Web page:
Archive Article: 1997/08/02

2 August 1997




ASPECTS of seed quality vary in importance, depending on the crop and its intended market.

Fundamental to any good crop is good germination, followed by low levels of other crop species seeds, weed seeds, chaff and so on. And seed-borne diseases, such as loose smut in barley, can increase rapidly in only a few generations of seed.

The varietal purity of seed is important both for the crop itself and for the quality of produce. Crops of low varietal purity may ripen unevenly, leading to problems with shedding or combining.

Grain contaminated with another variety or off-types, resulting from cross-pollination, may fail to meet the specific requirements of end-users. For example, contamination of bread wheat with a feed variety will reduce hagberg, and contamination of malting barley can lead to rejection or lower premiums.

Producing quality seed depends on a system of quality assurance. For most seed this means the statutory certification schemes, but with attention to detail there is no reason why farm-saved seed cannot also meet farmers requirements.

In 1996 the proportion of crops grown from certified seed varied from about 50% for field beans to almost 80% for winter barley.

Almost 75% of C2 cereal seed is certified at the Higher Voluntary Standard (HVS) – meeting higher standards for contamination with seeds of other cereals and weeds, and for varietal purity.

Standards of other seed contamination for HVS C2 seed, for instance, is 3 seeds in 1kg compared with 7 in 500g for the minimum C2 standard. Similarly wild oats are not allowed in the HVS standard, but in theory, one wild oat in 1kg is for the minimum C2 standard.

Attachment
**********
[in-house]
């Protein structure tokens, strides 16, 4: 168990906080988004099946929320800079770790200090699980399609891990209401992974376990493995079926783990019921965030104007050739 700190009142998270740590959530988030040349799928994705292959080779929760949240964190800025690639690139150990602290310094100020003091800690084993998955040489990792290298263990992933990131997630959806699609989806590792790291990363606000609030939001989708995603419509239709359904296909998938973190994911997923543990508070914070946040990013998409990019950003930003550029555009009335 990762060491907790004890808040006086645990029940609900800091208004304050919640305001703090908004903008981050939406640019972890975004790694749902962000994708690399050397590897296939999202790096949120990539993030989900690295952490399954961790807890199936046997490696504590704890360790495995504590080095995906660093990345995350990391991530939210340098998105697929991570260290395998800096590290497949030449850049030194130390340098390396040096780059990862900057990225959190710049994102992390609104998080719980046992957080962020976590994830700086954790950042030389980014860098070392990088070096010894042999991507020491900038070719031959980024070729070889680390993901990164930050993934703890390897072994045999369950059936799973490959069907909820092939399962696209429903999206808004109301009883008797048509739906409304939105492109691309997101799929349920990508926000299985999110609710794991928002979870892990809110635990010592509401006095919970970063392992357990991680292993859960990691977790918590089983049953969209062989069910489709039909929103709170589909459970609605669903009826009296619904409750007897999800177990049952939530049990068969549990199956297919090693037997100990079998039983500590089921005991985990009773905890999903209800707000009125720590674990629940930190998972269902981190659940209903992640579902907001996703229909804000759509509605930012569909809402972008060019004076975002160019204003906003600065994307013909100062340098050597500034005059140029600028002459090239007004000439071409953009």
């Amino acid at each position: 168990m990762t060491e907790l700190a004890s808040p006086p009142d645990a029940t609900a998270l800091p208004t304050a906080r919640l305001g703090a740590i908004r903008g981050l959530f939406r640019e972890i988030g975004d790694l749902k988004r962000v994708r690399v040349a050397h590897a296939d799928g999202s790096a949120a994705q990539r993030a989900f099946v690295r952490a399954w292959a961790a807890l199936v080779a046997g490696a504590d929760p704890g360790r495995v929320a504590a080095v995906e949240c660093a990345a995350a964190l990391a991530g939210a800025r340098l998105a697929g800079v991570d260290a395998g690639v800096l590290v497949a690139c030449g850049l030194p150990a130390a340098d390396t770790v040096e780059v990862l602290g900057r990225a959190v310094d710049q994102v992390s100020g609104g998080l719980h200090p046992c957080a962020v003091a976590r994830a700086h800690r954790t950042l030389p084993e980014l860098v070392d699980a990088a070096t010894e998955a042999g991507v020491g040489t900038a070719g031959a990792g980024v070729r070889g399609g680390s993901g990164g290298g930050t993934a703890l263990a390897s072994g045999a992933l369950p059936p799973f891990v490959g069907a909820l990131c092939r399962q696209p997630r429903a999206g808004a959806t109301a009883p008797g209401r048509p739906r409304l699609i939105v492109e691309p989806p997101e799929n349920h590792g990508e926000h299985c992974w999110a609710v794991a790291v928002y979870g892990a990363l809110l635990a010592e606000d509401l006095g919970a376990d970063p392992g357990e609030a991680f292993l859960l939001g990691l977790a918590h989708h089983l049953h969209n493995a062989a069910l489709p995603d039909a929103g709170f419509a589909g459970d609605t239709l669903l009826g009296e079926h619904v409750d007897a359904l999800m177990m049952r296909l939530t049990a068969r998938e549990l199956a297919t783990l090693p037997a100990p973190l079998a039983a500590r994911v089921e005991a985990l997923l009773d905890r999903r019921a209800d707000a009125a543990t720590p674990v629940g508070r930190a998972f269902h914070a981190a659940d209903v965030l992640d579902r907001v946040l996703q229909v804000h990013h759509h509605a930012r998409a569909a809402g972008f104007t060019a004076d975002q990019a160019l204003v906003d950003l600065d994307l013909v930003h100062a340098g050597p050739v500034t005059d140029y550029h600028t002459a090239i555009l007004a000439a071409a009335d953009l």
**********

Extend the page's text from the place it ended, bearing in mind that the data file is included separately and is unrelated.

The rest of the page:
The certification process starts with very high quality breeders seed, which after several generations produces C2 seed.

There are normally five generations involved; breeders seed, pre-basic, basic, C1 and C2. However, this can be reduced to three generations if necessary.

The three main quality controls are:

&#8226 laboratory examination and control plots of parent seed

&#8226 inspection of seed crops

&#8226 testing purity and germination

Seed crops and seed must meet these standards at each stage.

Savings can be made with farm-saved seed, but there is a risk without quality control checks equivalent to those used in certification. This means checking the crop, cleaning the seed carefully, and having it tested for purity and germination at a seed laboratory.

NIAB conducts seed tests for various diseases. The cost is £48 for loose smut on barley, £52 for net blotch and leaf stripe on barley and £48 for fusarium on wheat seed.

Some important aspects of seed quality, such as varietal purity, rely on starting with a good parent seed stock. For this reason most farm-saved seed is once grown from C1 or C2 seed, and is ultimately dependent on the certification system.

It is risky to home-save seed for more than one generation because the seed becomes too far removed from the guarantees of certified seed – in other words, varietal purity and contamination assurance.

That is not to say that certified seed is perfect. In a very small number of cases things go wrong at any stage, from harvesting to delivery of seed. The system is designed to stop mistakes in the first place and to detect them before the seed reaches growers.

Why is seed quality so important? Andrew Mitchell, head of NIABs seed production explains .


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